Murder in Mortlake – Images from a mysterious event

I awoke before the alarm to unfamiliar rays fraying the curtain edges. Today! Yes! Mortlake! New models in a church woohoo, and some artists. God knows I’d bamboozled the place with my laminated signs inviting anyone almost to a) take their clothes off, b) make some art. The big day.

I print out questionnaires for models (checking that Lucy who loves the questionnaires has not already done so). Check. Coffee, shower, clothes and train. I am meeting an Eastern European man who will let me in the building, his instructions are mostly clear. I like this dilapidated building, I mean the church isn’t bad, but the room I model in for Paul’s group has not been redecorated since the 50s I reckon. There are holes in the walls showing the bones. Yellowed lino to set off several more dreary shades of yellow and brown that adorn the cupboards. It reminds me of a room I used to live in, homely. Character. None of this Argos/Ikea bullshit.

I heft easels into the hall, sort out the heating which is so powerful there’s no need to bake the place out. It’ll whip up a temperature in no time when the models need. Sun is shining and there’s a tap at the window. Expecting Lucy I unlock the door to find an uncertain looking asian male. “Are you Esther?” I am. “I emailed you, about the modelling.” Come in, are you going to join us today?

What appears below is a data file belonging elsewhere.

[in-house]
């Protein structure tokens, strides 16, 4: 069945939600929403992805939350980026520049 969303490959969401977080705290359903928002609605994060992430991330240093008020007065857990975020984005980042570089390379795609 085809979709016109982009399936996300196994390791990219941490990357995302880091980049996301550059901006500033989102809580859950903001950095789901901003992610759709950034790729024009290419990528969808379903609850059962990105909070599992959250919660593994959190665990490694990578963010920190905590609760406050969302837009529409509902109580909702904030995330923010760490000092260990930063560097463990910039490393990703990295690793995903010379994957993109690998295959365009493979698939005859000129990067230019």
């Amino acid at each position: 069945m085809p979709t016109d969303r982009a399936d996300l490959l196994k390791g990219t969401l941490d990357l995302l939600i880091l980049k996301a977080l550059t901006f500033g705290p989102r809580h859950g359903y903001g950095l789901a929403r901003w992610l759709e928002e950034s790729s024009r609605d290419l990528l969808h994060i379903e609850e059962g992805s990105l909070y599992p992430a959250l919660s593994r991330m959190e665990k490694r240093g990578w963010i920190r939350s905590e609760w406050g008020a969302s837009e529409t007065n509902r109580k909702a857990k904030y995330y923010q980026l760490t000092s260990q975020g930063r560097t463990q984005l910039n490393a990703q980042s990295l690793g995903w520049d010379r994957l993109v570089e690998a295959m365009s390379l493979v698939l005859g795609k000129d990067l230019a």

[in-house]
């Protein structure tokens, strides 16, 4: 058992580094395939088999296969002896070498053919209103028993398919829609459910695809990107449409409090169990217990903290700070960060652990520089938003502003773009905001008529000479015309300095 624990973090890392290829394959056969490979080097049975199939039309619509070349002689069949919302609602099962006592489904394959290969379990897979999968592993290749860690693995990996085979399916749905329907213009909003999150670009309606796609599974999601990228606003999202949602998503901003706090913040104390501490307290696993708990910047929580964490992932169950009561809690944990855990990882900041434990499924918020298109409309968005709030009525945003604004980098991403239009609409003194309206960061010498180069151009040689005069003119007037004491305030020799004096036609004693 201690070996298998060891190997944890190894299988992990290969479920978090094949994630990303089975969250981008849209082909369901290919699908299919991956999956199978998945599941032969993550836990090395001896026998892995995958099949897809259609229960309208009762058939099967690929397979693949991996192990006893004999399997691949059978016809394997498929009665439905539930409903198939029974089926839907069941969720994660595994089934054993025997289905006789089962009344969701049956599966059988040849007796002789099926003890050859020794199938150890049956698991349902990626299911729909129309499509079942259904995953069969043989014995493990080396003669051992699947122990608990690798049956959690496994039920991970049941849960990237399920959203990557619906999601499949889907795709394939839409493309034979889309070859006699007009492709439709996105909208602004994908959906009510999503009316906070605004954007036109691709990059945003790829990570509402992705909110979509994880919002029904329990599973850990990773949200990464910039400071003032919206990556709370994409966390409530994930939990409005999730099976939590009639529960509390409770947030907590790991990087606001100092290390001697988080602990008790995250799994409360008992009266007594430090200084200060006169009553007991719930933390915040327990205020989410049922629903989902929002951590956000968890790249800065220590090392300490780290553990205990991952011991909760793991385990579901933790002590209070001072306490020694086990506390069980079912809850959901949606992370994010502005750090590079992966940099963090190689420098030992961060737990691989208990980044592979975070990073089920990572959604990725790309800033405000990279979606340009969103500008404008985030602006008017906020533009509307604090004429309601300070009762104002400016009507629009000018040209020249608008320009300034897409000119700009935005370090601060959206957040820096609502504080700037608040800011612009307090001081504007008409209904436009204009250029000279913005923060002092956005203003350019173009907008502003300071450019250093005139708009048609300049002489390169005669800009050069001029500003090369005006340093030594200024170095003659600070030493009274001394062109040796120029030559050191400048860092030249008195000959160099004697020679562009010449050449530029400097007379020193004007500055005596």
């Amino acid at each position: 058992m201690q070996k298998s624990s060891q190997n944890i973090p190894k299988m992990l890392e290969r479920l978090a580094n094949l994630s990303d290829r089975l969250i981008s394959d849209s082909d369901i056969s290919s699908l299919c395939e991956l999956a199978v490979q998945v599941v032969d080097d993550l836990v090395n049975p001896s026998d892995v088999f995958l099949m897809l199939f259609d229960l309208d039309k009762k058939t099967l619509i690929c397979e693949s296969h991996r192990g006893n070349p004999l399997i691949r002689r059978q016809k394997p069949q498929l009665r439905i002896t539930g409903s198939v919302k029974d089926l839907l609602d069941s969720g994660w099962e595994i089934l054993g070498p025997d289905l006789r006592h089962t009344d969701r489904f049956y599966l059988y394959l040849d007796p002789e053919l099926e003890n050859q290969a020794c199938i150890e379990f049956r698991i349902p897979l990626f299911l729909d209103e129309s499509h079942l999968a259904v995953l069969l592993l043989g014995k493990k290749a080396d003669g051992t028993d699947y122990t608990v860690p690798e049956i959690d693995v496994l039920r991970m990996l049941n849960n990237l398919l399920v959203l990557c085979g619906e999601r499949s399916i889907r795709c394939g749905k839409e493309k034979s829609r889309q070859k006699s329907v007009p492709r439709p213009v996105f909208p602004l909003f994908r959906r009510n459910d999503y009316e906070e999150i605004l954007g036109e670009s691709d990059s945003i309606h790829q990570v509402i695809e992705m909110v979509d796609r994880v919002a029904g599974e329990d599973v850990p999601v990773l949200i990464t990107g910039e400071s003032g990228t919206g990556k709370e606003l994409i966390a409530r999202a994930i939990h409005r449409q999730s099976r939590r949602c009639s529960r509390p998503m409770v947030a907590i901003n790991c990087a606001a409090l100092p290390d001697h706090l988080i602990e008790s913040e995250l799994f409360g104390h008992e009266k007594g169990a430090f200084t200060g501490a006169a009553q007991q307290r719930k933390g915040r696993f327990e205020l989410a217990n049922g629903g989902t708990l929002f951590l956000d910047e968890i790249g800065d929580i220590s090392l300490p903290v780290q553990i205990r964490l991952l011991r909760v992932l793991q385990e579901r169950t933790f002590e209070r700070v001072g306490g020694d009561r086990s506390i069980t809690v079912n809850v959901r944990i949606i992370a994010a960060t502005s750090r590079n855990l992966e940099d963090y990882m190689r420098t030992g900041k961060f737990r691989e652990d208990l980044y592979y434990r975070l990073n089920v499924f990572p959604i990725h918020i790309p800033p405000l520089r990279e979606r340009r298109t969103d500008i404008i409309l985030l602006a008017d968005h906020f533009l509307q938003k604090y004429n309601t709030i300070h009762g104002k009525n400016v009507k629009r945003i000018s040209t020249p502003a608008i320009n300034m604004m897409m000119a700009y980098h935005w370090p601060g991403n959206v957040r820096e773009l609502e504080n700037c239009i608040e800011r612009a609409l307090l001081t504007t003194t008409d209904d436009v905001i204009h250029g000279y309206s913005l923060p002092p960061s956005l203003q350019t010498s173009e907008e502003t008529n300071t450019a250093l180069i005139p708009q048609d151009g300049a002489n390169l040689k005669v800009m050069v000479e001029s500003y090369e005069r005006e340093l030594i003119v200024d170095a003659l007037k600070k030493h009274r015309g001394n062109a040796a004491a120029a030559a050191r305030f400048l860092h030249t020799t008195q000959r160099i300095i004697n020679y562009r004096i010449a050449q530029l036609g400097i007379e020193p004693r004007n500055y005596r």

He looks really tired but asks if I can inspect his body to see if he will be ok to model. I say there’s no need, he looks fine to me, but if the 3 hour stint will be too much bother on a warm day in Ramadan with no water, then I’m sure we can fit him in another time. He shuffles off as Lucy arrives. He hadn’t looked quite right, today, however it’s so nice to have interest from a non-white guy.

Lucy occupies the kitchen and models start to drift in and assist with easels etc. Such friendly people, and the artists too look excited as they set up.
I’m not used to being wanted this much as everyone seems to fancy a chat, but I really should gather the models. The men all arrive first which is almost worrying; but makes the emergence of a gaggle of females all the more exhilarating at the last minute. Just like Mum I remember all the models’ names, all 15. Only 2 are returning from previous events, and one is Ursula who I modelled with before. Some will go on the altar, others in the middle of the hall. They can pose how they like at first.

That crouching pose looked a killer, still that’s partly what makes new models so good – they don’t know what they’re letting themselves in for so they strike some of the best (most excruciating) poses